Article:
Jian Pei: Working to Bring Equity and Efficiency to the Practical Applications of Data Science

By Glenn McDonald

Data is everywhere. In the modern digitized world, data powers virtually every endeavor and transaction — from car loans to medical diagnoses to interstellar imaging.

Data science, as such, is necessarily a deep and interdisciplinary field of study. Dr. Jian Pei, Professor and now chair of Duke's department of Computer Science in 2023, has dedicated his professional life to advancing the science of data and leveraging its multidisciplinary nature. He’s also a fierce advocate of making sure the playing field is level for everyone. Pei works to bring equity, efficiency, and user understandability to the practical applications of data science.

In fact, Pei’s multiple appointments at Duke reflect this interdisciplinary approach. In addition to his appointment in Computer Science, Pei is also a Professor of Biostatistics and Bioinformatics, and Electrical and Computer Engineering.

Pei’s expertise in the field is broad, and his list of official specialties is a long one: data mining, database systems, artificial intelligence, bioinformatics, online analytic processing, social media and social networks, health and medical informatics …. The list, believe it or not, goes on.

Since joining Duke in July of 2022, Pei has been particularly enthused by the opportunity to conduct research in and among these various interests. “Amazingly, Duke is not only strong in one discipline, it is strong in so many different areas and particularly integrating them in an interdisciplinary way,” Pei says. “I love to connect data science to different applications.”

From there, Pei says, the goal is to transform the data into actionable business opportunities: “Bioinformatics, healthcare, or new energy,” Pei says. “Applications for human good.”

A major focus of Pei’s work, in recent years, is to make data science more equitable, fair and unbiased. In any project or system, he says, there can be inherent bias in the way data is collected, or how it’s interpreted.

“For example, when some companies collect audio or video data to train their machine learning models, they collect more data from white people,” Pei says. “This results in a practical model that may be more accurate for white people.”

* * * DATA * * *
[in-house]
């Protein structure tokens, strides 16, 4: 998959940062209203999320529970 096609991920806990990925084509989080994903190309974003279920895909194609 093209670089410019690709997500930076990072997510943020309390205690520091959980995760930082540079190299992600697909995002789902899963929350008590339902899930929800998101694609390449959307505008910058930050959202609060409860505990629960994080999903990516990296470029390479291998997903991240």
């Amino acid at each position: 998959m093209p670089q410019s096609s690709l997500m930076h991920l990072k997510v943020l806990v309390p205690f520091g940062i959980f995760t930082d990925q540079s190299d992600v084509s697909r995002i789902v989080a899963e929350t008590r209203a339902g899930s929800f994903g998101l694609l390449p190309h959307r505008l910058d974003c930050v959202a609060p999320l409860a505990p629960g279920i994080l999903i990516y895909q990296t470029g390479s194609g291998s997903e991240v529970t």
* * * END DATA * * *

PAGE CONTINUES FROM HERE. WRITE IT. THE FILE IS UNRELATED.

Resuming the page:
Pei notes that there may not be a designed agenda behind these kinds of biases, personal or even institutional. Often, people may not even be aware of the issues. It has more to do with demographics, statistics, and hard numbers about racial or ethnic representation in the data sample.

“The more kinds of minds that can be brought to data science — in terms of age and gender, background and experience — the better off we’ll all be.”


“We need to find ways to detect this kind of unfairness, and develop ways to technically correct such issues,” Pei says.

Developing such technical or algorithmic methods, Pei says, starts with educating young data scientists. “At the essential level, I want to use my work to raise people's awareness of this issue,” Pei says. “If we can prevent the problem from happening at the very beginning, that's much better than finding some later techniques to correct a problem.”

This notion dovetails rather nicely with another of his professional passions: Educating young scientists. Teaching is a beneficial relationship, he says — one that works both ways.

“Sometimes I'm not sure whether I'm helping them or they're helping me,” he says with a chuckle. “I always find it amazing that whenever I want to learn something — a new direction or a new area — the best way is to talk with a student. The students are always better than me in learning to adapt to the new things.”

As for his plans outside of the classroom, Pei says he enjoys running and mountain biking, and has recently discovered the outdoor amenities in the area.

“Oh, yes, since my second visit, I have been running through the East Campus trail,” Pei says. “Just last weekend I ran through the Carolina North Forest [in Chapel Hill]. The Pumpkin Loop! So beautiful.”

While on campus in his more official capacities, Pei hopes to bring together his expertise in data science with his advocacy and zeal for teaching young scientists.

“In data science, the most important thing is really connecting people.” he says. “The culture is moving forward, generation by generation — and there is so much we need to learn. We cannot just sit in our own little groups or our own generations.”

Pei’s belief is both simple and powerful: The more kinds of minds that can be brought to data science — in terms of age and gender, background and experience — the better off we’ll all be.

“And this is not just that we want to encourage participation,” Pei says. “It is also the best way to enrich the diversity in thinking that, in the long run, will be very critical for our whole society.”